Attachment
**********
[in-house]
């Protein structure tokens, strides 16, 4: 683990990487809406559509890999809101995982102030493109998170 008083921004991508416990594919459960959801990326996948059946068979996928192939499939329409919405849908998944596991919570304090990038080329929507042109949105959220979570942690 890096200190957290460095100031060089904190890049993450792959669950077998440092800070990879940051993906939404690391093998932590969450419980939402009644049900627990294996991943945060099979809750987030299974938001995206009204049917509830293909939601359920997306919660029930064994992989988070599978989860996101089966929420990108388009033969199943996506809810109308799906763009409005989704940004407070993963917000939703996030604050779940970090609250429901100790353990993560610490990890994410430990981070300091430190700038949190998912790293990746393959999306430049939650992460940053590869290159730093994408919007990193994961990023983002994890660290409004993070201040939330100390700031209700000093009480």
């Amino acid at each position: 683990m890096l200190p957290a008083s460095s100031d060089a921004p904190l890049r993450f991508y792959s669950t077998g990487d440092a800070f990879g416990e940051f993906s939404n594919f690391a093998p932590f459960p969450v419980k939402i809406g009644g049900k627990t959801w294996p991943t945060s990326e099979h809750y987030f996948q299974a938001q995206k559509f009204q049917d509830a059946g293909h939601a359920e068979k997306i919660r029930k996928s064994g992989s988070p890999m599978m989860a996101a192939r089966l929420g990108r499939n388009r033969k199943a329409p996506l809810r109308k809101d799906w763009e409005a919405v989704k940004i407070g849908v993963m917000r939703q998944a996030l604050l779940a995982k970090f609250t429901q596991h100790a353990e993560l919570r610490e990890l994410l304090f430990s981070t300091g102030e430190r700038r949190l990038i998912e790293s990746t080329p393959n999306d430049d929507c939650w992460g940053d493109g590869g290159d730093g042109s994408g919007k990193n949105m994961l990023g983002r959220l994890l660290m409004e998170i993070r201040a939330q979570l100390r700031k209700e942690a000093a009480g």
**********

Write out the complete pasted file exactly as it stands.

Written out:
[in-house]
């Protein structure tokens, strides 16, 4: 683990990487809406559509890999809101995982102030493109998170 008083921004991508416990594919459960959801990326996948059946068979996928192939499939329409919405849908998944596991919570304090990038080329929507042109949105959220979570942690 890096200190957290460095100031060089904190890049993450792959669950077998440092800070990879940051993906939404690391093998932590969450419980939402009644049900627990294996991943945060099979809750987030299974938001995206009204049917509830293909939601359920997306919660029930064994992989988070599978989860996101089966929420990108388009033969199943996506809810109308799906763009409005989704940004407070993963917000939703996030604050779940970090609250429901100790353990993560610490990890994410430990981070300091430190700038949190998912790293990746393959999306430049939650992460940053590869290159730093994408919007990193994961990023983002994890660290409004993070201040939330100390700031209700000093009480």
């Amino acid at each position: 683990m890096l200190p957290a008083s460095s100031d060089a921004p904190l890049r993450f991508y792959s669950t077998g990487d440092a800070f990879g416990e940051f993906s939404n594919f690391a093998p932590f459960p969450v419980k939402i809406g009644g049900k627990t959801w294996p991943t945060s990326e099979h809750y987030f996948q299974a938001q995206k559509f009204q049917d509830a059946g293909h939601a359920e068979k997306i919660r029930k996928s064994g992989s988070p890999m599978m989860a996101a192939r089966l929420g990108r499939n388009r033969k199943a329409p996506l809810r109308k809101d799906w763009e409005a919405v989704k940004i407070g849908v993963m917000r939703q998944a996030l604050l779940a995982k970090f609250t429901q596991h100790a353990e993560l919570r610490e990890l994410l304090f430990s981070t300091g102030e430190r700038r949190l990038i998912e790293s990746t080329p393959n999306d430049d929507c939650w992460g940053d493109g590869g290159d730093g042109s994408g919007k990193n949105m994961l990023g983002r959220l994890l660290m409004e998170i993070r201040a939330q979570l100390r700031k209700e942690a000093a009480g």